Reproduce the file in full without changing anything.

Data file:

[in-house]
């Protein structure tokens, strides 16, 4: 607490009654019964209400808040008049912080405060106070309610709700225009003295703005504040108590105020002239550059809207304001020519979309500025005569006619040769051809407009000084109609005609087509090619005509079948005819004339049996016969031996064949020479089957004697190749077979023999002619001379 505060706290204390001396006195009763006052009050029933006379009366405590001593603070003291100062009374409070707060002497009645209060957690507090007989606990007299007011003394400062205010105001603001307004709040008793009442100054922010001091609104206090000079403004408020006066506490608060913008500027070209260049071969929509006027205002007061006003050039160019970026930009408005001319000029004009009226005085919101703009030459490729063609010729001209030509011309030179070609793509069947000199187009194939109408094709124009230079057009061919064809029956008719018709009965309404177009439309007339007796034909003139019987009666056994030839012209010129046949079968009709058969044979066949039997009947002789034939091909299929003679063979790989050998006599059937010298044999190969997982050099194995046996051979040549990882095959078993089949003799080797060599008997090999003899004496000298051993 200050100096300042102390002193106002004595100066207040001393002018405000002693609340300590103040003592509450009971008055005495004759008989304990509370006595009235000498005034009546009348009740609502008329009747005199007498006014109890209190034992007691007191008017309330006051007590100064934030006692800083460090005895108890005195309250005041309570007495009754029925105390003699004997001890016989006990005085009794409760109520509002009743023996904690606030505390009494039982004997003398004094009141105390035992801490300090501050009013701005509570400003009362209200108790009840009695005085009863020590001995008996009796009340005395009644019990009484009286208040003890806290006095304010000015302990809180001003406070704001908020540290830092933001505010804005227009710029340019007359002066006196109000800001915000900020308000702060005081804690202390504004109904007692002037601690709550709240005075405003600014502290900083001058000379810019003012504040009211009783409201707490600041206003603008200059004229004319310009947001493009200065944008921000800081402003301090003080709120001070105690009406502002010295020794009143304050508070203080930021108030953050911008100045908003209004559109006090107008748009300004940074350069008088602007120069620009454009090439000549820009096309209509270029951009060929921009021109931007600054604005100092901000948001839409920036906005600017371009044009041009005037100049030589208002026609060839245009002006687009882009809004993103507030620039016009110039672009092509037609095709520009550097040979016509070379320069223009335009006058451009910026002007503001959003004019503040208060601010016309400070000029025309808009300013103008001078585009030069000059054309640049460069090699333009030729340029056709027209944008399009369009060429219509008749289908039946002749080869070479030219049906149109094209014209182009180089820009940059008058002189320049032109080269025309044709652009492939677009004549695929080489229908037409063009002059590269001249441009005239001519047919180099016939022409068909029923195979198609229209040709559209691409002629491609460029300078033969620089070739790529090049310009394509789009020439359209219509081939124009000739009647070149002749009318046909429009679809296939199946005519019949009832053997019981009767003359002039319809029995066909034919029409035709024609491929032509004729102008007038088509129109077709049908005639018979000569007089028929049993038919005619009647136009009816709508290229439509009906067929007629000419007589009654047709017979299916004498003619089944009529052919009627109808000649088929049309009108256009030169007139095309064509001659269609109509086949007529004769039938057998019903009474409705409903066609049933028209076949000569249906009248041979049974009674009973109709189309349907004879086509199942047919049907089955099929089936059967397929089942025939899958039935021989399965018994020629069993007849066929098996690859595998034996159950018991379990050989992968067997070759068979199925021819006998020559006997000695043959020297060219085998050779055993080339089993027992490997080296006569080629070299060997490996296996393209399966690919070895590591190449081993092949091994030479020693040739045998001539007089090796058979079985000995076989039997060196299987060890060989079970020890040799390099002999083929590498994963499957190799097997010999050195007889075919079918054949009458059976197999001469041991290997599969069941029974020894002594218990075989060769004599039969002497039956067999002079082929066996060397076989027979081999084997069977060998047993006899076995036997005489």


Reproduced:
[in-house]
């Protein structure tokens, strides 16, 4: 607490009654019964209400808040008049912080405060106070309610709700225009003295703005504040108590105020002239550059809207304001020519979309500025005569006619040769051809407009000084109609005609087509090619005509079948005819004339049996016969031996064949020479089957004697190749077979023999002619001379 505060706290204390001396006195009763006052009050029933006379009366405590001593603070003291100062009374409070707060002497009645209060957690507090007989606990007299007011003394400062205010105001603001307004709040008793009442100054922010001091609104206090000079403004408020006066506490608060913008500027070209260049071969929509006027205002007061006003050039160019970026930009408005001319000029004009009226005085919101703009030459490729063609010729001209030509011309030179070609793509069947000199187009194939109408094709124009230079057009061919064809029956008719018709009965309404177009439309007339007796034909003139019987009666056994030839012209010129046949079968009709058969044979066949039997009947002789034939091909299929003679063979790989050998006599059937010298044999190969997982050099194995046996051979040549990882095959078993089949003799080797060599008997090999003899004496000298051993 200050100096300042102390002193106002004595100066207040001393002018405000002693609340300590103040003592509450009971008055005495004759008989304990509370006595009235000498005034009546009348009740609502008329009747005199007498006014109890209190034992007691007191008017309330006051007590100064934030006692800083460090005895108890005195309250005041309570007495009754029925105390003699004997001890016989006990005085009794409760109520509002009743023996904690606030505390009494039982004997003398004094009141105390035992801490300090501050009013701005509570400003009362209200108790009840009695005085009863020590001995008996009796009340005395009644019990009484009286208040003890806290006095304010000015302990809180001003406070704001908020540290830092933001505010804005227009710029340019007359002066006196109000800001915000900020308000702060005081804690202390504004109904007692002037601690709550709240005075405003600014502290900083001058000379810019003012504040009211009783409201707490600041206003603008200059004229004319310009947001493009200065944008921000800081402003301090003080709120001070105690009406502002010295020794009143304050508070203080930021108030953050911008100045908003209004559109006090107008748009300004940074350069008088602007120069620009454009090439000549820009096309209509270029951009060929921009021109931007600054604005100092901000948001839409920036906005600017371009044009041009005037100049030589208002026609060839245009002006687009882009809004993103507030620039016009110039672009092509037609095709520009550097040979016509070379320069223009335009006058451009910026002007503001959003004019503040208060601010016309400070000029025309808009300013103008001078585009030069000059054309640049460069090699333009030729340029056709027209944008399009369009060429219509008749289908039946002749080869070479030219049906149109094209014209182009180089820009940059008058002189320049032109080269025309044709652009492939677009004549695929080489229908037409063009002059590269001249441009005239001519047919180099016939022409068909029923195979198609229209040709559209691409002629491609460029300078033969620089070739790529090049310009394509789009020439359209219509081939124009000739009647070149002749009318046909429009679809296939199946005519019949009832053997019981009767003359002039319809029995066909034919029409035709024609491929032509004729102008007038088509129109077709049908005639018979000569007089028929049993038919005619009647136009009816709508290229439509009906067929007629000419007589009654047709017979299916004498003619089944009529052919009627109808000649088929049309009108256009030169007139095309064509001659269609109509086949007529004769039938057998019903009474409705409903066609049933028209076949000569249906009248041979049974009674009973109709189309349907004879086509199942047919049907089955099929089936059967397929089942025939899958039935021989399965018994020629069993007849066929098996690859595998034996159950018991379990050989992968067997070759068979199925021819006998020559006997000695043959020297060219085998050779055993080339089993027992490997080296006569080629070299060997490996296996393209399966690919070895590591190449081993092949091994030479020693040739045998001539007089090796058979079985000995076989039997060196299987060890060989079970020890040799390099002999083929590498994963499957190799097997010999050195007889075919079918054949009458059976197999001469041991290997599969069941029974020894002594218990075989060769004599039969002497039956067999002079082929066996060397076989027979081999084997069977060998047993006899076995036997005489």